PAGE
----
Faith in Islam: Theology (kalam) and Faith (iman)
General Remarks About Islamic Faith and Practice
Introduction to Faith and
Schools of Dogmatic Theology (kalam)
Mu'tazili School of Theology
Ash'ari School of Theology
Maturidi School of Theology
Miscellaneous Theology Links
General Introduction to Islamic Faith and Practice The
basis of faith in Islam is simple: There is no god but God and Muhammad is the
Messenger of God (la ilaha ill Allah wa-Muhammad rasul Allah).
But what is God? Muslims believe that God is both transcendent (beyond
existence and description, an Arabic term indicating such transcendence being
and immanent (present, an Arabic term for which is tashbih). To further
elaborate on this, Muslims
believe that God has many qualities and names, one of the most significant of
Allah, a word in Arabic signifying God for both Muslim and Christian Arabs. For
Muslim thinkers, the name Allah signifies God's comprehensiveness, God's
all-inclusiveness. Another name of God, one that is more particular, is al-Khaliq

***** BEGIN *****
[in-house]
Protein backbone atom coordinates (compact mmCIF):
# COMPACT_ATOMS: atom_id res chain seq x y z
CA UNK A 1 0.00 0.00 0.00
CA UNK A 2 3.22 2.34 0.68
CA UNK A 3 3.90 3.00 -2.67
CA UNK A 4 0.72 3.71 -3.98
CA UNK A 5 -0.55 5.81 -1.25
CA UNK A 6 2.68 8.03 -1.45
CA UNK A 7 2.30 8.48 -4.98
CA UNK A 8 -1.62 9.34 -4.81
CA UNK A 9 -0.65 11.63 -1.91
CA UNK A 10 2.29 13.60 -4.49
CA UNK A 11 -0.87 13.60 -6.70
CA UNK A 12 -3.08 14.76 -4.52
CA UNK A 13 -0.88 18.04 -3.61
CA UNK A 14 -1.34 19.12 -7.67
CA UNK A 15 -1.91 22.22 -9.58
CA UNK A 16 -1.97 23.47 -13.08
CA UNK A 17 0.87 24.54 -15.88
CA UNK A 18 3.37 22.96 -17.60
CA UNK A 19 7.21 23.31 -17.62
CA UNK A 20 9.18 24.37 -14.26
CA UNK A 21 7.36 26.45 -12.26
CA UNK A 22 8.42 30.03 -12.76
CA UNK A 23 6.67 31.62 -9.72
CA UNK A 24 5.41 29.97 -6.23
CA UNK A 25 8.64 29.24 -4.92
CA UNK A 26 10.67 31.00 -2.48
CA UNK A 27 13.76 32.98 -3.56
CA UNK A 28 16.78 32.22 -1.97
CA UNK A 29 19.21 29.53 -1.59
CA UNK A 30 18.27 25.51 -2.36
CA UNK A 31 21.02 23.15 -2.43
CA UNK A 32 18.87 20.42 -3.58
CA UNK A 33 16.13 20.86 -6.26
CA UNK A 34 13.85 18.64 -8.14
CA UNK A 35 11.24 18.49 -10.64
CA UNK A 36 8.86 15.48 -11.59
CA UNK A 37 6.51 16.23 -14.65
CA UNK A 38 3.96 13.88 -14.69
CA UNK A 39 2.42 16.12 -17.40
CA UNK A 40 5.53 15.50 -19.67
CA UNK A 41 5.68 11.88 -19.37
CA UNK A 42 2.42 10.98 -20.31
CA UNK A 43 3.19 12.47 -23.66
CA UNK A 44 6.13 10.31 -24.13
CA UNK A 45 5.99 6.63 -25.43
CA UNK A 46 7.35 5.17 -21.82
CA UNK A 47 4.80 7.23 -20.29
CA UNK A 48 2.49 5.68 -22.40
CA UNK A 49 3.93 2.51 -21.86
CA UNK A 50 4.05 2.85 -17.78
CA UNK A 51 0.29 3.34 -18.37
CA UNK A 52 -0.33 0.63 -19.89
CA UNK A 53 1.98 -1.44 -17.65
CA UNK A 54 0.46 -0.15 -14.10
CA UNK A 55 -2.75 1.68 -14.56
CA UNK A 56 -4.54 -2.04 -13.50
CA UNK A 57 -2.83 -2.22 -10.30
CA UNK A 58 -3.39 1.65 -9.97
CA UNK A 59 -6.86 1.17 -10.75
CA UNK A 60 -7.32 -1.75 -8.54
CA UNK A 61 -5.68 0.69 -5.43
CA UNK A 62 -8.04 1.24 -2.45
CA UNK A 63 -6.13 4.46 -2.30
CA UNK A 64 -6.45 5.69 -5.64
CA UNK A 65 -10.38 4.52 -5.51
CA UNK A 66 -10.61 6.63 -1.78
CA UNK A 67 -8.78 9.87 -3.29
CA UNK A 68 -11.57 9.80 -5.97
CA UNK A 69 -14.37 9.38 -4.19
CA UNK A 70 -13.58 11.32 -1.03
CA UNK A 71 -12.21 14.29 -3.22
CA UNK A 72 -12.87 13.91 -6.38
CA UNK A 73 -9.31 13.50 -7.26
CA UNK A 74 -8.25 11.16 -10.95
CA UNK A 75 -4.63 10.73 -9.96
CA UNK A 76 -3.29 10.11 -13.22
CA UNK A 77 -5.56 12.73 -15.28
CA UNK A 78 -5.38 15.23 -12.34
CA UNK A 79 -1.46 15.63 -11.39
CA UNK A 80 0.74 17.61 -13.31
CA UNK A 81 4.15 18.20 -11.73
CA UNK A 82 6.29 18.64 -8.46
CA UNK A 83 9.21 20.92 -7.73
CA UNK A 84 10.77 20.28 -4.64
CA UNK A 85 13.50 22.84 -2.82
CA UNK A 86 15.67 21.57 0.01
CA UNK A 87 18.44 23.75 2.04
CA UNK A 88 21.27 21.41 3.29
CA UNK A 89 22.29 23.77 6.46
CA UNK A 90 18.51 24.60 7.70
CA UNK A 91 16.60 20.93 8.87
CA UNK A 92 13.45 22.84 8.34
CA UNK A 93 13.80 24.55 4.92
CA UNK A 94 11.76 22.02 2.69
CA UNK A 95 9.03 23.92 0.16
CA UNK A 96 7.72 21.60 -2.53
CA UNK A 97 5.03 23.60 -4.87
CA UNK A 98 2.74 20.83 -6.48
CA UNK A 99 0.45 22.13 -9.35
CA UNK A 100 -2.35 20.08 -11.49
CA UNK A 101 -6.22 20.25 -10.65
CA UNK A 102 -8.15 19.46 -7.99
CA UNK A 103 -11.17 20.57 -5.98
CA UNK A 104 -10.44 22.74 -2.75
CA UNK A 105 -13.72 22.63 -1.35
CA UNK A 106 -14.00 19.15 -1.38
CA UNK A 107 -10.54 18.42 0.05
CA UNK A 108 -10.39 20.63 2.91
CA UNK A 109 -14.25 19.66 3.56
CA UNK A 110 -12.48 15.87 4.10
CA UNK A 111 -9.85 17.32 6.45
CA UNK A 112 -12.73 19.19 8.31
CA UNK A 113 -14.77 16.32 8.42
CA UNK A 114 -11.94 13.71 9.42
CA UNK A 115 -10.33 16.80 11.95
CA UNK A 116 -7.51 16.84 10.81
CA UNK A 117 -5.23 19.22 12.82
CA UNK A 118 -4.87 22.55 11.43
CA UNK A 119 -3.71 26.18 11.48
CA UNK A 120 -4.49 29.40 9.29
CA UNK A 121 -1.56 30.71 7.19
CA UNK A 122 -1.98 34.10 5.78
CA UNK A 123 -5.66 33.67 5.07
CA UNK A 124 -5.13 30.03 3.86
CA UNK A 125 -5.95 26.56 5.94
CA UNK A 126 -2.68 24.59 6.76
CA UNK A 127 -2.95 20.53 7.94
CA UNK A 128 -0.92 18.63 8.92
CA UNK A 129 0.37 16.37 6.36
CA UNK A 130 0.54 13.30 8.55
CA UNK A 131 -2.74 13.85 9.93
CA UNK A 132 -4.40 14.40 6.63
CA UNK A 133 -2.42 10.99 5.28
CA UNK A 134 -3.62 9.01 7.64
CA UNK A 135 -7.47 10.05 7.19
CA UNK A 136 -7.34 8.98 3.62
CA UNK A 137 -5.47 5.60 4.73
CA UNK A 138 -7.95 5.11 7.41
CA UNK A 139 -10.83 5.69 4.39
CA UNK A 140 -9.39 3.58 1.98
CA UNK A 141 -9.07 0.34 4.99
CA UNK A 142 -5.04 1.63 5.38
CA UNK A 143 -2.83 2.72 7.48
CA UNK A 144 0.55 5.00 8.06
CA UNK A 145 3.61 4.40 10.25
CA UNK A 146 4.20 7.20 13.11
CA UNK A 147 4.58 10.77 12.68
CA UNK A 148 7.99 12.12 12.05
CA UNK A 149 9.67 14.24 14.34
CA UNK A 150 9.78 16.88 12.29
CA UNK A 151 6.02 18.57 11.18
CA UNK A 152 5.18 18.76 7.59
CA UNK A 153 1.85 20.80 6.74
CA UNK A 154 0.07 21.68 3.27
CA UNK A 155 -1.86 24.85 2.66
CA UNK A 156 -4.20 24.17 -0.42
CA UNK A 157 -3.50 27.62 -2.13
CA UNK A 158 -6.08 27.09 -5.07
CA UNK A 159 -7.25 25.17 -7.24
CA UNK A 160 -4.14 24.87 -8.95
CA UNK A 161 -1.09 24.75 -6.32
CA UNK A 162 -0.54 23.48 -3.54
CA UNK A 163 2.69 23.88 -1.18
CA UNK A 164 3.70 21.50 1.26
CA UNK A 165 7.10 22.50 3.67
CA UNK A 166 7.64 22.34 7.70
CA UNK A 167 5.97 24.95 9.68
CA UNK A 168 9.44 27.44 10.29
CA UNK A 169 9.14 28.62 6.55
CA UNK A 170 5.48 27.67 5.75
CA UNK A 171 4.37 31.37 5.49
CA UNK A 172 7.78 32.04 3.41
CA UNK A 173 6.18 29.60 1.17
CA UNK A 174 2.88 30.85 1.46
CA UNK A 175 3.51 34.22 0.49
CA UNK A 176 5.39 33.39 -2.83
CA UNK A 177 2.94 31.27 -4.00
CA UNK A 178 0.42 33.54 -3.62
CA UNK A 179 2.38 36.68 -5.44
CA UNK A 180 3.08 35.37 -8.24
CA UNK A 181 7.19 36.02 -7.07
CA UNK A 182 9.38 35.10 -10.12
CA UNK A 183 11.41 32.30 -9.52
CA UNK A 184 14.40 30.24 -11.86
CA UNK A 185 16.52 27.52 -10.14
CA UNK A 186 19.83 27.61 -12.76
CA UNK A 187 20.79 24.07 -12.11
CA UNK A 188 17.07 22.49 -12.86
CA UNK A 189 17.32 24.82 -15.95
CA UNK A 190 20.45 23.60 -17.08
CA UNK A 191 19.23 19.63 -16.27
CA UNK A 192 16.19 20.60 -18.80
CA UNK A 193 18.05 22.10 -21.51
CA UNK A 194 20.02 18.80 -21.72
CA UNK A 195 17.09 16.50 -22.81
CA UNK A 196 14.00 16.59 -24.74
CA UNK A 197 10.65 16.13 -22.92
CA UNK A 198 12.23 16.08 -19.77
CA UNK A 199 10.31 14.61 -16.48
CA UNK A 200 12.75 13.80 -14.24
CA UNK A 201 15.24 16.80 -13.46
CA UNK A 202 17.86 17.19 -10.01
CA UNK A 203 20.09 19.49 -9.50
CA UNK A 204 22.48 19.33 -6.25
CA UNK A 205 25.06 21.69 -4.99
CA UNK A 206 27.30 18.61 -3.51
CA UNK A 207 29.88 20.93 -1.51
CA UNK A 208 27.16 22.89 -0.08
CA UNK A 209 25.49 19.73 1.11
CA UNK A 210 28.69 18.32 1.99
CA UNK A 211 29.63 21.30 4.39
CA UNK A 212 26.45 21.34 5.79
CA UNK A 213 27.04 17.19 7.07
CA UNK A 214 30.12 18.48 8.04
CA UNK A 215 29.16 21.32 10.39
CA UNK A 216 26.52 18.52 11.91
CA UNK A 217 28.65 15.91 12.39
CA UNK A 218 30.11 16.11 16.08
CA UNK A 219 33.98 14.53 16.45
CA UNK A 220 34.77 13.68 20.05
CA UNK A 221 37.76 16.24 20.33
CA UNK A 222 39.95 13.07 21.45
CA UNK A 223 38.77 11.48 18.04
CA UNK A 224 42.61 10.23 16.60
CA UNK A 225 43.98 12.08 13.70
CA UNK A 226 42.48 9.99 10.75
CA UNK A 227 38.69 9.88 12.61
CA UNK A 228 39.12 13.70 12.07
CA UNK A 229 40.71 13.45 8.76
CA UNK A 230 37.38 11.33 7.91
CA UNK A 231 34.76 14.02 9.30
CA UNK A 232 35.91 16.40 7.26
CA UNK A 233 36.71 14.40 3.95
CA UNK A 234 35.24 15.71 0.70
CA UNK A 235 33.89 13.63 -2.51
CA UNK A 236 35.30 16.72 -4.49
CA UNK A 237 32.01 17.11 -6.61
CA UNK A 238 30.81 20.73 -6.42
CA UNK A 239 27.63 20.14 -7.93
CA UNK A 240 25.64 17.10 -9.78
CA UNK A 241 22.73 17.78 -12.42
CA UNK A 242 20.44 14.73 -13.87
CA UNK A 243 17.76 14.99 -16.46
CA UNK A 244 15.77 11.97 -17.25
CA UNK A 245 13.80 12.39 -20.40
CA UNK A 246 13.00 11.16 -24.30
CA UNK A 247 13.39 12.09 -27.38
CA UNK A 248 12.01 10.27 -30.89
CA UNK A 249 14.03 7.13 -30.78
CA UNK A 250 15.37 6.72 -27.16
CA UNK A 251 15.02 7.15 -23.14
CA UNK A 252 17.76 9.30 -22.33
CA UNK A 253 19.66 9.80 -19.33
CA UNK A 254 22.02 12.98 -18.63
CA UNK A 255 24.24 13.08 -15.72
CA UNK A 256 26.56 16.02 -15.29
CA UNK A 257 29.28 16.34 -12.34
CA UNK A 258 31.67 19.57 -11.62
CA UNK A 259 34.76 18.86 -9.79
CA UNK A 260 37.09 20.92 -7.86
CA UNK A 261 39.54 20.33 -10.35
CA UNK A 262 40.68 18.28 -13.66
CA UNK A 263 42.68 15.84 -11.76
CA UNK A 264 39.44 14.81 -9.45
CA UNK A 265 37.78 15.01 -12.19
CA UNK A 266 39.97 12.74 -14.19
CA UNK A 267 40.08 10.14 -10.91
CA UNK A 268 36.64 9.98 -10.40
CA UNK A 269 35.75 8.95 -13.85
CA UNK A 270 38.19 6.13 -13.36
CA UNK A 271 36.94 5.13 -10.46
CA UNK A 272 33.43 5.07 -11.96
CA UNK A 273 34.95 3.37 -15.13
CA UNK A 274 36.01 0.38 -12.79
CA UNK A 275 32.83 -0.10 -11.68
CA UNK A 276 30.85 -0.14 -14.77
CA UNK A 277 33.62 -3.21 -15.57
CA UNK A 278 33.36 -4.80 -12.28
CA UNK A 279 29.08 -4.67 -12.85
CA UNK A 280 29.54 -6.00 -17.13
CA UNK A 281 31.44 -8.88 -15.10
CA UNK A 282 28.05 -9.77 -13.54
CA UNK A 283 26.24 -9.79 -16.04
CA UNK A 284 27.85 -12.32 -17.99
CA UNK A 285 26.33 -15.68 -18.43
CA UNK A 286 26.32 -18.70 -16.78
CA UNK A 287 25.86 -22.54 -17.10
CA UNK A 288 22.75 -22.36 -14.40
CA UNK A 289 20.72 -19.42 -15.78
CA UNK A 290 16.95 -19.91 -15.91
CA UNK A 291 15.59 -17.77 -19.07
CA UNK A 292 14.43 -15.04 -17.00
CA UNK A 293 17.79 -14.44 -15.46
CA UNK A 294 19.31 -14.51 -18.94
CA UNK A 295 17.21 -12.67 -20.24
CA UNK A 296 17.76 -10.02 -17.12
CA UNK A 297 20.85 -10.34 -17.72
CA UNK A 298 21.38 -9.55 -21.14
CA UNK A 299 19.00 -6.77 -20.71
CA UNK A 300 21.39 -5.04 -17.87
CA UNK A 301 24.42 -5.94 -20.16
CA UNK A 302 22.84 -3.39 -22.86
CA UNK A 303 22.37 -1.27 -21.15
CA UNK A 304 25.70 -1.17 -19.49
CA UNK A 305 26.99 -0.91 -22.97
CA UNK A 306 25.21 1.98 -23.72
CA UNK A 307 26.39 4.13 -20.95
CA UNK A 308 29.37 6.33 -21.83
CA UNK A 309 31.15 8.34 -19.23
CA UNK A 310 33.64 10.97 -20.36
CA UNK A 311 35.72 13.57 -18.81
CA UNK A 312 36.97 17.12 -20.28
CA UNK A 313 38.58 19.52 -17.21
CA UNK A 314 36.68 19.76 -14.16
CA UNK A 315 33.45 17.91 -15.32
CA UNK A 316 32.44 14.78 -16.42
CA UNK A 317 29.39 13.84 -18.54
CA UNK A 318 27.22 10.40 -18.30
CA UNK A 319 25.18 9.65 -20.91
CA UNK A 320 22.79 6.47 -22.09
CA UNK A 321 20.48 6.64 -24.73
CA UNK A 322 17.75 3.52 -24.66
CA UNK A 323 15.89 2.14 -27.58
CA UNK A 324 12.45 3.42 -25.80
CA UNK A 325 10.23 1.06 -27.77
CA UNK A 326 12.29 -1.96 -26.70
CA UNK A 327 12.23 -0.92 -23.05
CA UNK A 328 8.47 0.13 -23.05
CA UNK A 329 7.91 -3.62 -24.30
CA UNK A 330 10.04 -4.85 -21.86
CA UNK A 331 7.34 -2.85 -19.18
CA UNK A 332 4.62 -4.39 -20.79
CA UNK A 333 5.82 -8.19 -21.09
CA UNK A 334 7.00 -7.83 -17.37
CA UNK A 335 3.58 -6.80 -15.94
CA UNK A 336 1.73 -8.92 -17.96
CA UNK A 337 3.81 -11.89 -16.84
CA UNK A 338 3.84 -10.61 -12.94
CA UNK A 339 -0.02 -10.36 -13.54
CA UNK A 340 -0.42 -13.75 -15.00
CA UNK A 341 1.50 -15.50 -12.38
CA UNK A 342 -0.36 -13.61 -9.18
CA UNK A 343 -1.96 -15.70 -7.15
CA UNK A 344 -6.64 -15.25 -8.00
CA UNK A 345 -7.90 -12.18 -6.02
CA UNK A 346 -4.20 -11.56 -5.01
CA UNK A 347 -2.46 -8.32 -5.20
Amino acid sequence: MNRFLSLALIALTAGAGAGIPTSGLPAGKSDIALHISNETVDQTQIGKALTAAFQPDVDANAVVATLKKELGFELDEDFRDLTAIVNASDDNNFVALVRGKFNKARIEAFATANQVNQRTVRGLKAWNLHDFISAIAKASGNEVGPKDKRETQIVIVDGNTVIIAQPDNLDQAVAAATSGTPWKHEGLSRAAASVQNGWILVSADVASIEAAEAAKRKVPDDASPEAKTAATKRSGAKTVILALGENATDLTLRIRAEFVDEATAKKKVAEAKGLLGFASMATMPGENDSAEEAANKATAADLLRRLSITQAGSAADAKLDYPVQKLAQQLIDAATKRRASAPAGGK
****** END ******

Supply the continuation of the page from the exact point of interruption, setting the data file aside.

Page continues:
(the creator). Thus Muslims believe that God is the
ultimate creator of existence. After creating existence, Muslims believe that God does
leave the creation without guidance. Hence there are signs of God and guidance from God
in existence. In addition to these signs that are embedded in existence,
God periodically revealed wisdom to prophets, wisdom which in some cases was in verbal
form and which has become known as sacred scripture. Muslims believe that the last of
the prophets was Muhammad. The revealed wisdom, or revelation, given to him is the
Qur'an. The purpose of revelation is to enable humans both to devote themselves to God
lead lives and construct societies that will increase their closeness to God in this
world and for all eternity. For Muslims, revelation, God's grace, the human
intellect, and the human
capacity to choose to
follow devotedly God's revelation are sufficient to enable people to become close to God,
eternally. Hence in Islam, like traditional Judaism, Islamic practice in harmony with
God's revelation is emphasized as being the key to salvation. Unlike in Judaism, however,
Muslims believe that the
Qur'an is the form of revelation that can be relied on today, in contrast to the Bible,
which Muslims believe has been subject to human influence. Western scholars of Islam
have noted that Muslims, like Christians, emphasize the significance of correct belief.
unlike Christians, Muslims believe that God's revelation, God's grace, and human